I'm in good health for someone edging up to age 72, and most of the time, I am just plain grateful to be here.
But even with an incredibly able surgeon in a top-ranked hospital, and a not-so-dangerous operation, I was not a happy camper as I waited for my parathyroid surgery last Thursday. Except during a couple of pre-op appointments, I had managed to avoid thinking about this unwelcome event until I left work the evening before. I told my assistant, Margaret, that I couldn't wait to see her again. For her, the next day would be normal. Not for me.
Over the years, I have had a handful of successful surgeries for fairly generic things like acute appendicitis and a knee replacement. I am good at recovering. But still, surgery is surgery, and it is never guaranteed that nothing will go wrong.
I find that once I am alone in the hospital, I retreat into my own zone. It's just me, the doctors and the nurses. I am completely in their hands. I don't think about anything except getting through the surgery. I know I will feel worse when I leave the hospital than when I came in, but I just hope to leave on my own two feet.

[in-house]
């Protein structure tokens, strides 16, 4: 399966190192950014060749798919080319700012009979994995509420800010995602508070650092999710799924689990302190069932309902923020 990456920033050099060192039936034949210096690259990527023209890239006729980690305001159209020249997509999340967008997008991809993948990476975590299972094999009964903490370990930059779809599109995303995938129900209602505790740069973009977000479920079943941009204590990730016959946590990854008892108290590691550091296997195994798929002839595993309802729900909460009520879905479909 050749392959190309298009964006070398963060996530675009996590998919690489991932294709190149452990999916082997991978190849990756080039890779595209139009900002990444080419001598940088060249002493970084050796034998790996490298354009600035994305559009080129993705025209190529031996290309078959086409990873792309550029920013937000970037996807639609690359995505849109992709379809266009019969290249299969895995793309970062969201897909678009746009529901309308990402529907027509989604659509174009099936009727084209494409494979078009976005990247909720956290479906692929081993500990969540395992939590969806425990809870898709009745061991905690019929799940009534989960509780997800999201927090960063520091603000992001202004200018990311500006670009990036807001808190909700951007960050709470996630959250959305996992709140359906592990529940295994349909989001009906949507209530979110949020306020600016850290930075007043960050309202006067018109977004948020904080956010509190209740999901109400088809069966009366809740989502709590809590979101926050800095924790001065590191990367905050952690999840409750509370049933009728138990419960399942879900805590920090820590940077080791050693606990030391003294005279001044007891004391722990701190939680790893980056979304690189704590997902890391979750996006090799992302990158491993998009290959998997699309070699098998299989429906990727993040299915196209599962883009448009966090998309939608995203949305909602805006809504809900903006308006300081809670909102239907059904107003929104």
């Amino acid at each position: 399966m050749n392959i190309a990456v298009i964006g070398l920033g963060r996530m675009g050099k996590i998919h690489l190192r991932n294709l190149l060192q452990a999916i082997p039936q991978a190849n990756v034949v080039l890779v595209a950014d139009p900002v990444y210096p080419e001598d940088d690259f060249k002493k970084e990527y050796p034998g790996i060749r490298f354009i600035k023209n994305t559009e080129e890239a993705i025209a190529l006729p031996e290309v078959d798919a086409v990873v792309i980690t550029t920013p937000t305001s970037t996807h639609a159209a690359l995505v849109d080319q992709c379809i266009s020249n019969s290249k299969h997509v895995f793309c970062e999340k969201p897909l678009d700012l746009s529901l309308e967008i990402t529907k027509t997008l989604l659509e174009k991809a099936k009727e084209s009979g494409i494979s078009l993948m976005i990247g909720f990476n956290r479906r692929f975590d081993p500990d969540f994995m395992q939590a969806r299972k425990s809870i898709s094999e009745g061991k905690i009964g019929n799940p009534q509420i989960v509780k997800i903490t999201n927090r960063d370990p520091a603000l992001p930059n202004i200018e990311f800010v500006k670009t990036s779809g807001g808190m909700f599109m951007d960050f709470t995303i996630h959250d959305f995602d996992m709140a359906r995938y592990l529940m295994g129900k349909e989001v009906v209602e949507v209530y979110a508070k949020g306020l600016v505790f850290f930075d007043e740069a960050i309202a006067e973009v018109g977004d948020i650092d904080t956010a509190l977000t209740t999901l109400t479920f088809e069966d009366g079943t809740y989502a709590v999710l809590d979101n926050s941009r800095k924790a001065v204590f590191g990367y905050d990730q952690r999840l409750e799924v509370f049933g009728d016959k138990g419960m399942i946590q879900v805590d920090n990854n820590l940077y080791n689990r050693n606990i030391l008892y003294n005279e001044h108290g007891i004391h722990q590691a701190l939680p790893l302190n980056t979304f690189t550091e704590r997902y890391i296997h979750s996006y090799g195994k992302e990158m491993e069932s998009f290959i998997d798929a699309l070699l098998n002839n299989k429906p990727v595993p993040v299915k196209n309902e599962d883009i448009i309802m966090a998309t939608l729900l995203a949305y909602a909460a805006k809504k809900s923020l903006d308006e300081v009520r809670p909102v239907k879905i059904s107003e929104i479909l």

And I did feel worse when I left the hospital eight hours later. A sore throat from the breathing tube, sort neck from the surgery, and lightheadedness from the anesthesia.
Now, a week later, I'm back to not thinking about my parathyroid. I've checked surgery off the "to do" list, and I am ready to move on to the next challenge.
Hopefully, it won't be in a hospital.